The New Venison.—The deer population of our splendid English parks was, for a very long time, limited to two species, the fallow and the red. But as the fallow-deer itself was an acclimatized animal, of comparatively recent introduction, it came to be a question why might not the proprietor of any deer-park in England have the luxury of at least half a dozen species of deer and antelopes, to adorn the hills, dales, ferny brakes and rich pastures of his domain? The temperate regions of the whole world might be made to yield specimens of the noble ruminant, valuable either for their individual beauty, or for their availability to gastronomic purposes.

We are indebted for the introduction of foreign deer to some English nobleman, who have made the experiment of breeding them in their parks, and have obtained such a decided success that it may be hoped their example will induce others to follow in a course which will eventually give to England's rural scenery a new element of beauty, and to English tables a fresh viand of the choicest character.

A practical solution of this interesting question was made by Viscount Hill, at Hawkestone Park Salop, in January, 1859. On that occasion a magnificent eland, an acclimated scion of the species whose native home is the South African wilderness, was killed for the table. The noble beast was thus described: "He weighed 1,176 lb. as he dropped; huge as a short-horn, but with bone not half the size; active as a deer, stately in all his paces, perfect in form, bright in color, with a vast dewlap, and strong-sculptured horn. This eland in his lifetime strode majestic on the hill-side, where he dwelt with his mates and their progeny, all English born, like himself." Three pairs of the same species of deer were left to roam at large on the picturesque slopes throughout the day, and to return to their home at pleasure. Here, during winter, they are assisted with roots and hay, but in summer they have nothing but the pasture of the park; so that, in point of expense, they cost no more than cattle of the best description. The male eland is unapproached in the quality of his flesh by any ruminant in South Africa; it grows to an enormous size, and lays on fat with as great facility as a true short-horn, while in texture and flavour it is infinitely superior. The lean is remarkably fine, the fat firm and delicate. It has been tried in every fashion—braised brisket, roasted ribs, broiled steaks, filet saute, boiled aitchbone, etc.—and in all these points has demonstrated that a new meat of surpassing has been added to the products of the English park.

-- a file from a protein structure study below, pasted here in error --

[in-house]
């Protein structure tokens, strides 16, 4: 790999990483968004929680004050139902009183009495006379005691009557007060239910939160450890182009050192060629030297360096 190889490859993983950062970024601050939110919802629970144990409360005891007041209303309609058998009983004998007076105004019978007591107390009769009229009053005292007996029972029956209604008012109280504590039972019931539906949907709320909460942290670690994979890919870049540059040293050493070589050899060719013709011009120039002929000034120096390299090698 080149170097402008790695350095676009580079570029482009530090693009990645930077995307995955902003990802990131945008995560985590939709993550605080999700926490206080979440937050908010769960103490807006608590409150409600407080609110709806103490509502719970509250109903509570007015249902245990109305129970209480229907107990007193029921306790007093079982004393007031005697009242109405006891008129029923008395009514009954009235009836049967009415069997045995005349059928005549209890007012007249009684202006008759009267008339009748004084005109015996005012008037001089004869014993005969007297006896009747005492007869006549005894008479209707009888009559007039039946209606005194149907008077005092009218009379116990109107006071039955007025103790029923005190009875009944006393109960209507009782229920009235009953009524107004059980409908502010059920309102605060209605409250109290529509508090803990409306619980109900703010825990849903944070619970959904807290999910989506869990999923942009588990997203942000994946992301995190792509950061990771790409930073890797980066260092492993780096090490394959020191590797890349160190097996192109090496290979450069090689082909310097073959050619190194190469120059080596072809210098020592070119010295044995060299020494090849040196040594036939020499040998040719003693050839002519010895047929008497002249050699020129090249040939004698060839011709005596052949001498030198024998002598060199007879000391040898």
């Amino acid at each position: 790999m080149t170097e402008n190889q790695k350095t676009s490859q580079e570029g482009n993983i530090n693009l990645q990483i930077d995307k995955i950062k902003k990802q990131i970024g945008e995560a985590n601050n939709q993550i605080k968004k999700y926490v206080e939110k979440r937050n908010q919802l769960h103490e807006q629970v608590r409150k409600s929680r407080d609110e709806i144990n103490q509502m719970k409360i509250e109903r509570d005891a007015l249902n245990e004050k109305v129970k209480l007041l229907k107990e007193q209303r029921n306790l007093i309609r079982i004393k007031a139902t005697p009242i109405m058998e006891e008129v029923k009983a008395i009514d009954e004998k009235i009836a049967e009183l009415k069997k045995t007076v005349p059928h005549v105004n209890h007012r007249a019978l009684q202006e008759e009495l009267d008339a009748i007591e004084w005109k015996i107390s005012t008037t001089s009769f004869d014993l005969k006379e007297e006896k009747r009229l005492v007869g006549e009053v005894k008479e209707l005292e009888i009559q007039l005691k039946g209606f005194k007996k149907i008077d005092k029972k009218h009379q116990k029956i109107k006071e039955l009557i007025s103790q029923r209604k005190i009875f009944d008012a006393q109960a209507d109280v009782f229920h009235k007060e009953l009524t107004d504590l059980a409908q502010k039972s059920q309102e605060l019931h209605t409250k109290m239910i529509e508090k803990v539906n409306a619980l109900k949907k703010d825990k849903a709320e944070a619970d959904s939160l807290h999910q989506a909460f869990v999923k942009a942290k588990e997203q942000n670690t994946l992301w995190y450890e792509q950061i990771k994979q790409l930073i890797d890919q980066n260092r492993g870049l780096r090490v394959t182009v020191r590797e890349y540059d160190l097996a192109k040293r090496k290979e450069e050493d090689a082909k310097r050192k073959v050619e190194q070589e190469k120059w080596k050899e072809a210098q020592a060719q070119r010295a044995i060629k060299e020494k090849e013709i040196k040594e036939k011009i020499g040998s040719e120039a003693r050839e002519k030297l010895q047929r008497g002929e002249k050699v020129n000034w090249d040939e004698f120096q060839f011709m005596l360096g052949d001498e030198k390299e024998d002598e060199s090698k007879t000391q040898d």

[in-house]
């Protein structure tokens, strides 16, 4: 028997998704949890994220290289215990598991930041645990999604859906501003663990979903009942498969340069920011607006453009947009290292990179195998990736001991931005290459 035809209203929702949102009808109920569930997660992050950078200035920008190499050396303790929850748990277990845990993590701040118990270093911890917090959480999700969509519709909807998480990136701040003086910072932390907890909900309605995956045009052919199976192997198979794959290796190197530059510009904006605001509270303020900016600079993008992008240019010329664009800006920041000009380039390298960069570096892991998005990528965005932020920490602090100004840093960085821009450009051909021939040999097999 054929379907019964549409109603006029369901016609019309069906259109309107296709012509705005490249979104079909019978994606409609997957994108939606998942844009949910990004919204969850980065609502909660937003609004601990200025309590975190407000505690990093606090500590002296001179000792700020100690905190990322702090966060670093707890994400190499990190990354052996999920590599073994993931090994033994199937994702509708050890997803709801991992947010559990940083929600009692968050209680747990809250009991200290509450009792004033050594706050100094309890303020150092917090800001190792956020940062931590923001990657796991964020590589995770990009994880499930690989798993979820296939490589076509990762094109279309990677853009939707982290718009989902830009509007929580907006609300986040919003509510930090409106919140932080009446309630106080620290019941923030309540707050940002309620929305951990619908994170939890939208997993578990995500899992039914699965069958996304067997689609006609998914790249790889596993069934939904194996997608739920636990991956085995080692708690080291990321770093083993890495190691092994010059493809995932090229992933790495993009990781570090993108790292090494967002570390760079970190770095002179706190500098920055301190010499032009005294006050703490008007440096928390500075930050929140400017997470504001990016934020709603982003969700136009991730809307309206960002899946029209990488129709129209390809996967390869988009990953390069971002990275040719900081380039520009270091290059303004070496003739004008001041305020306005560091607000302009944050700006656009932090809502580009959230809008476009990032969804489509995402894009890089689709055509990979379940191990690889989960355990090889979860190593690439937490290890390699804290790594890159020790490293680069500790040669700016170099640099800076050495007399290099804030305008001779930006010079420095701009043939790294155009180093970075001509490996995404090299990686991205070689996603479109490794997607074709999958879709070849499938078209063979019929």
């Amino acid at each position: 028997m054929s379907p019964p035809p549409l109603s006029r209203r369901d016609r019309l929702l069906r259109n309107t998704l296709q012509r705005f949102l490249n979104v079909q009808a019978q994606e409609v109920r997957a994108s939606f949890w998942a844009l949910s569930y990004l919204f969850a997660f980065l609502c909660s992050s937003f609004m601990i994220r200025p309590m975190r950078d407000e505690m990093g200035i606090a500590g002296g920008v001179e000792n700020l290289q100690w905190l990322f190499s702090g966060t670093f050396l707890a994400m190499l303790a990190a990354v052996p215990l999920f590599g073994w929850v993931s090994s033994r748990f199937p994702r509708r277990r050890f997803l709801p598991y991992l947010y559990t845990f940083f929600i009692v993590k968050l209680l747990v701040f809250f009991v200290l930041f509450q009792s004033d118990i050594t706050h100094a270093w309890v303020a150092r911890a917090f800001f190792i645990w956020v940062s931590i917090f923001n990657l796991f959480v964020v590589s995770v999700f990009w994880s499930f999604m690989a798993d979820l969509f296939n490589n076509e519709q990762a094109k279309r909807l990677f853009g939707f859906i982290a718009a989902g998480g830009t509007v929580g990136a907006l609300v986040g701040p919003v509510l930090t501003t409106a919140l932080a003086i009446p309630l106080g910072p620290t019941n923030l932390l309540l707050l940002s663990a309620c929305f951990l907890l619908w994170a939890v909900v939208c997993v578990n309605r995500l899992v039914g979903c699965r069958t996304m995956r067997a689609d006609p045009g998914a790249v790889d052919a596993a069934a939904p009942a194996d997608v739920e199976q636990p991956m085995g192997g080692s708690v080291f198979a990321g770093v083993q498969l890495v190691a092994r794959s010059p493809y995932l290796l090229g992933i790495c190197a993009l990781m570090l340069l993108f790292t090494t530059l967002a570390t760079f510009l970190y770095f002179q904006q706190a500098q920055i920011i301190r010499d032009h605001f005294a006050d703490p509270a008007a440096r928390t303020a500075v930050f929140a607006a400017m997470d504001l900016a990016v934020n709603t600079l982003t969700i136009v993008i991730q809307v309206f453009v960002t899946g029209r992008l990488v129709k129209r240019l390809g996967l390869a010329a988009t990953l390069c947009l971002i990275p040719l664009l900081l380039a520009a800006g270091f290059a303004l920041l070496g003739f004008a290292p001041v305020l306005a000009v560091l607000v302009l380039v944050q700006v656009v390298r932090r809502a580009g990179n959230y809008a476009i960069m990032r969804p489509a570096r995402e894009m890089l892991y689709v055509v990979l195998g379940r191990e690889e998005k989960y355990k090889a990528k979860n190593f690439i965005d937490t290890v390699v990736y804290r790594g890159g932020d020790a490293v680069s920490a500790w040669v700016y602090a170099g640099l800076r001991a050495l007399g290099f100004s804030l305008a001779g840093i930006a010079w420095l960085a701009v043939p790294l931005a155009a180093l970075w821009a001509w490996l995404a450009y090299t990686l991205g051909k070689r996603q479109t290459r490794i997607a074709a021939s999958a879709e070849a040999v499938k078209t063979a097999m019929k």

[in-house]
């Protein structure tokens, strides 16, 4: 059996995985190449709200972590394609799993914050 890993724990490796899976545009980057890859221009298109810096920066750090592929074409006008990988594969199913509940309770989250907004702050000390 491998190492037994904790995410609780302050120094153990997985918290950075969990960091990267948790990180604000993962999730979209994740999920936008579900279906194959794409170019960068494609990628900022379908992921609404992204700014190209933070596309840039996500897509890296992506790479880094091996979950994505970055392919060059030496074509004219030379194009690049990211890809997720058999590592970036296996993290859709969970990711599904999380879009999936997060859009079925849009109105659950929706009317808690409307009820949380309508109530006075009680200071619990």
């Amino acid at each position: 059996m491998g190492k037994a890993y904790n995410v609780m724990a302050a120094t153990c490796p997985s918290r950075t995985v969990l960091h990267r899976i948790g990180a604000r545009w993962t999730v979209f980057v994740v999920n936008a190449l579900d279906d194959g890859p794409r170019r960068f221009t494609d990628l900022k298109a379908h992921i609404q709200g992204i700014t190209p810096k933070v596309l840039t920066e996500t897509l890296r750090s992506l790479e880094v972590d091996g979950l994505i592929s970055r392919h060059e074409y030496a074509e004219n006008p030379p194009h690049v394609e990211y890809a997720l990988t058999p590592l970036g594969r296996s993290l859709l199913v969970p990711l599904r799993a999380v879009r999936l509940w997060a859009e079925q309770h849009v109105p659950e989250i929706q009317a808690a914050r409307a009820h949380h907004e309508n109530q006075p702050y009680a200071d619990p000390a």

1337.—VENISON, POTTED. (Fr.Terrine de Venaison.)

Ingredients.—2 lbs. of venison, ¼ of a lb. of butter, 1 glass of port wine, salt and pepper, clarified butter.